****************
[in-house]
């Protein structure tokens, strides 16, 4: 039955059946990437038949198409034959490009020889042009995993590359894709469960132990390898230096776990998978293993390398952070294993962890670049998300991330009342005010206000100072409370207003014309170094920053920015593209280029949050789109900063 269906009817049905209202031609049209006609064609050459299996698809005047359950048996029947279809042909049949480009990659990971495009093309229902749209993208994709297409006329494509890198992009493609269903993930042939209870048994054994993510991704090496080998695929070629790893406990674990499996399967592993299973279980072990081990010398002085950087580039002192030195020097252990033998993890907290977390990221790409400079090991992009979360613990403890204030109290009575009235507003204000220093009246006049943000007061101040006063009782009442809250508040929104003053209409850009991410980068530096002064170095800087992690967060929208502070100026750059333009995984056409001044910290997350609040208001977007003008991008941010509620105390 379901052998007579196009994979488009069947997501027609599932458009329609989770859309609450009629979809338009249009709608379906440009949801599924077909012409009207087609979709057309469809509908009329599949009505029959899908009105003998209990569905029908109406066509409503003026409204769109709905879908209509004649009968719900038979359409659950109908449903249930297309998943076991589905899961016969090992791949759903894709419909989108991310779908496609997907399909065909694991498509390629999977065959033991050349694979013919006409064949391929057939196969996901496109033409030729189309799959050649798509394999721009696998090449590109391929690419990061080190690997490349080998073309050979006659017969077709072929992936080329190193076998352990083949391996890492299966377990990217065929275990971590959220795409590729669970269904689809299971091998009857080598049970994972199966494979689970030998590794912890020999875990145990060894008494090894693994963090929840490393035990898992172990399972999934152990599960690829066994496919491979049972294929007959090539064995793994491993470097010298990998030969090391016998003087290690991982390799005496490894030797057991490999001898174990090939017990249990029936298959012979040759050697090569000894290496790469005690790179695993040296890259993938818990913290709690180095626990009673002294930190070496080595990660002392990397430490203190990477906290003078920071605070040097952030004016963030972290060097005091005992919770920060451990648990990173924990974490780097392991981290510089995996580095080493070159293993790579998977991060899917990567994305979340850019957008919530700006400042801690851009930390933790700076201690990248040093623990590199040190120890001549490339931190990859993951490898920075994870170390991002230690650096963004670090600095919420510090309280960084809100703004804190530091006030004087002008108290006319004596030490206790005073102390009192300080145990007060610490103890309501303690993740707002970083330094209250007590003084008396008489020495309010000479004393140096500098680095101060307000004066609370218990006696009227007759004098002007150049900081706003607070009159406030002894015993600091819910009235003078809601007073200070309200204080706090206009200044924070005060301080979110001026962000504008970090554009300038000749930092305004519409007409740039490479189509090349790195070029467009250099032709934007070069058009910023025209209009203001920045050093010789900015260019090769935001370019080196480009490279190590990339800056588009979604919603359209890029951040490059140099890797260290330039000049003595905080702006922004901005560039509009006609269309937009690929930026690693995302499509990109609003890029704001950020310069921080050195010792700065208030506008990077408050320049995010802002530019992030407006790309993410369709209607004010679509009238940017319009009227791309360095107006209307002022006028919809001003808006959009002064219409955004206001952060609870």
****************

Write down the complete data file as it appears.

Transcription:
[in-house]
């Protein structure tokens, strides 16, 4: 039955059946990437038949198409034959490009020889042009995993590359894709469960132990390898230096776990998978293993390398952070294993962890670049998300991330009342005010206000100072409370207003014309170094920053920015593209280029949050789109900063 269906009817049905209202031609049209006609064609050459299996698809005047359950048996029947279809042909049949480009990659990971495009093309229902749209993208994709297409006329494509890198992009493609269903993930042939209870048994054994993510991704090496080998695929070629790893406990674990499996399967592993299973279980072990081990010398002085950087580039002192030195020097252990033998993890907290977390990221790409400079090991992009979360613990403890204030109290009575009235507003204000220093009246006049943000007061101040006063009782009442809250508040929104003053209409850009991410980068530096002064170095800087992690967060929208502070100026750059333009995984056409001044910290997350609040208001977007003008991008941010509620105390 379901052998007579196009994979488009069947997501027609599932458009329609989770859309609450009629979809338009249009709608379906440009949801599924077909012409009207087609979709057309469809509908009329599949009505029959899908009105003998209990569905029908109406066509409503003026409204769109709905879908209509004649009968719900038979359409659950109908449903249930297309998943076991589905899961016969090992791949759903894709419909989108991310779908496609997907399909065909694991498509390629999977065959033991050349694979013919006409064949391929057939196969996901496109033409030729189309799959050649798509394999721009696998090449590109391929690419990061080190690997490349080998073309050979006659017969077709072929992936080329190193076998352990083949391996890492299966377990990217065929275990971590959220795409590729669970269904689809299971091998009857080598049970994972199966494979689970030998590794912890020999875990145990060894008494090894693994963090929840490393035990898992172990399972999934152990599960690829066994496919491979049972294929007959090539064995793994491993470097010298990998030969090391016998003087290690991982390799005496490894030797057991490999001898174990090939017990249990029936298959012979040759050697090569000894290496790469005690790179695993040296890259993938818990913290709690180095626990009673002294930190070496080595990660002392990397430490203190990477906290003078920071605070040097952030004016963030972290060097005091005992919770920060451990648990990173924990974490780097392991981290510089995996580095080493070159293993790579998977991060899917990567994305979340850019957008919530700006400042801690851009930390933790700076201690990248040093623990590199040190120890001549490339931190990859993951490898920075994870170390991002230690650096963004670090600095919420510090309280960084809100703004804190530091006030004087002008108290006319004596030490206790005073102390009192300080145990007060610490103890309501303690993740707002970083330094209250007590003084008396008489020495309010000479004393140096500098680095101060307000004066609370218990006696009227007759004098002007150049900081706003607070009159406030002894015993600091819910009235003078809601007073200070309200204080706090206009200044924070005060301080979110001026962000504008970090554009300038000749930092305004519409007409740039490479189509090349790195070029467009250099032709934007070069058009910023025209209009203001920045050093010789900015260019090769935001370019080196480009490279190590990339800056588009979604919603359209890029951040490059140099890797260290330039000049003595905080702006922004901005560039509009006609269309937009690929930026690693995302499509990109609003890029704001950020310069921080050195010792700065208030506008990077408050320049995010802002530019992030407006790309993410369709209607004010679509009238940017319009009227791309360095107006209307002022006028919809001003808006959009002064219409955004206001952060609870």